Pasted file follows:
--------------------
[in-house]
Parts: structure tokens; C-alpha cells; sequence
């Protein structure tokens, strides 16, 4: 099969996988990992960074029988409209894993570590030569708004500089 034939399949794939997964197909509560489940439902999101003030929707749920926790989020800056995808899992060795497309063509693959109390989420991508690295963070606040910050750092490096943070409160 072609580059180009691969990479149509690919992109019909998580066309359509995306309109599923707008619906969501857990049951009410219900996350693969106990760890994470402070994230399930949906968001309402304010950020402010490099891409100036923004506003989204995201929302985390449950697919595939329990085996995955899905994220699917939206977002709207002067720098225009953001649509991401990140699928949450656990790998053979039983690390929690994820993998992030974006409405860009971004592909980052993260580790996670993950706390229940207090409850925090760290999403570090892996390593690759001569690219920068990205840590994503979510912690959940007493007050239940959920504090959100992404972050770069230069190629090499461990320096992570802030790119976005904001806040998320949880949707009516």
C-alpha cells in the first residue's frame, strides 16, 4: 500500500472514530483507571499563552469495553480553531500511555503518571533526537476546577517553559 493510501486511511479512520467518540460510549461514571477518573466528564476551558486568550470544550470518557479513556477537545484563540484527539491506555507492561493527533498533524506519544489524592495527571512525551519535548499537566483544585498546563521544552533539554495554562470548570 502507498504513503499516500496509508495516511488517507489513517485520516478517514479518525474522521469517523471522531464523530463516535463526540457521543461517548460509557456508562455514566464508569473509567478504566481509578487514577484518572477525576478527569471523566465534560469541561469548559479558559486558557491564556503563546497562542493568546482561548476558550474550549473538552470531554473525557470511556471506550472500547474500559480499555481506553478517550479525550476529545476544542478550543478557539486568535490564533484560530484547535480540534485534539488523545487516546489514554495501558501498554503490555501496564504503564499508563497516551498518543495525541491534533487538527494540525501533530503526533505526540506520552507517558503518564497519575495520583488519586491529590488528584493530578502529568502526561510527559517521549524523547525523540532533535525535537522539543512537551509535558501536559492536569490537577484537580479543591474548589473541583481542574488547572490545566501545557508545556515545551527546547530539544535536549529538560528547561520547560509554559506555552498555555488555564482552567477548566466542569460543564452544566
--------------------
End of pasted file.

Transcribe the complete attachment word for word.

[in-house]
Parts: structure tokens; C-alpha cells; sequence
């Protein structure tokens, strides 16, 4: 099969996988990992960074029988409209894993570590030569708004500089 034939399949794939997964197909509560489940439902999101003030929707749920926790989020800056995808899992060795497309063509693959109390989420991508690295963070606040910050750092490096943070409160 072609580059180009691969990479149509690919992109019909998580066309359509995306309109599923707008619906969501857990049951009410219900996350693969106990760890994470402070994230399930949906968001309402304010950020402010490099891409100036923004506003989204995201929302985390449950697919595939329990085996995955899905994220699917939206977002709207002067720098225009953001649509991401990140699928949450656990790998053979039983690390929690994820993998992030974006409405860009971004592909980052993260580790996670993950706390229940207090409850925090760290999403570090892996390593690759001569690219920068990205840590994503979510912690959940007493007050239940959920504090959100992404972050770069230069190629090499461990320096992570802030790119976005904001806040998320949880949707009516």
C-alpha cells in the first residue's frame, strides 16, 4: 500500500472514530483507571499563552469495553480553531500511555503518571533526537476546577517553559 493510501486511511479512520467518540460510549461514571477518573466528564476551558486568550470544550470518557479513556477537545484563540484527539491506555507492561493527533498533524506519544489524592495527571512525551519535548499537566483544585498546563521544552533539554495554562470548570 502507498504513503499516500496509508495516511488517507489513517485520516478517514479518525474522521469517523471522531464523530463516535463526540457521543461517548460509557456508562455514566464508569473509567478504566481509578487514577484518572477525576478527569471523566465534560469541561469548559479558559486558557491564556503563546497562542493568546482561548476558550474550549473538552470531554473525557470511556471506550472500547474500559480499555481506553478517550479525550476529545476544542478550543478557539486568535490564533484560530484547535480540534485534539488523545487516546489514554495501558501498554503490555501496564504503564499508563497516551498518543495525541491534533487538527494540525501533530503526533505526540506520552507517558503518564497519575495520583488519586491529590488528584493530578502529568502526561510527559517521549524523547525523540532533535525535537522539543512537551509535558501536559492536569490537577484537580479543591474548589473541583481542574488547572490545566501545557508545556515545551527546547530539544535536549529538560528547561520547560509554559506555552498555555488555564482552567477548566466542569460543564452544566